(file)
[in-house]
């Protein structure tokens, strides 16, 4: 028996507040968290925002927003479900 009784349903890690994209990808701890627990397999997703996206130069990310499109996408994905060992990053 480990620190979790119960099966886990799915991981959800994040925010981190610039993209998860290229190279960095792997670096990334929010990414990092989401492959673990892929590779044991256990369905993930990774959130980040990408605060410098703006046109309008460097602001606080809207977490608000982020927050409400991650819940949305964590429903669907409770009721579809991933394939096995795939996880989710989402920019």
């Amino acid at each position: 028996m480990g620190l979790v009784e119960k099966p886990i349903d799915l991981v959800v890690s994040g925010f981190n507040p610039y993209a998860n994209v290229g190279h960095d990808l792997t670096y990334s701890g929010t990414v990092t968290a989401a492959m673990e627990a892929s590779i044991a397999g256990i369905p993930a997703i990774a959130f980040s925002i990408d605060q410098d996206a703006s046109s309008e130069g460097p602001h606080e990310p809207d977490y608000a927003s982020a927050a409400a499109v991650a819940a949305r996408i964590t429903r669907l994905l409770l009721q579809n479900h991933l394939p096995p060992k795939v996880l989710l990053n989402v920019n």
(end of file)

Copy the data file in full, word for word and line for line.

[in-house]
């Protein structure tokens, strides 16, 4: 028996507040968290925002927003479900 009784349903890690994209990808701890627990397999997703996206130069990310499109996408994905060992990053 480990620190979790119960099966886990799915991981959800994040925010981190610039993209998860290229190279960095792997670096990334929010990414990092989401492959673990892929590779044991256990369905993930990774959130980040990408605060410098703006046109309008460097602001606080809207977490608000982020927050409400991650819940949305964590429903669907409770009721579809991933394939096995795939996880989710989402920019």
């Amino acid at each position: 028996m480990g620190l979790v009784e119960k099966p886990i349903d799915l991981v959800v890690s994040g925010f981190n507040p610039y993209a998860n994209v290229g190279h960095d990808l792997t670096y990334s701890g929010t990414v990092t968290a989401a492959m673990e627990a892929s590779i044991a397999g256990i369905p993930a997703i990774a959130f980040s925002i990408d605060q410098d996206a703006s046109s309008e130069g460097p602001h606080e990310p809207d977490y608000a927003s982020a927050a409400a499109v991650a819940a949305r996408i964590t429903r669907l994905l409770l009721q579809n479900h991933l394939p096995p060992k795939v996880l989710l990053n989402v920019n």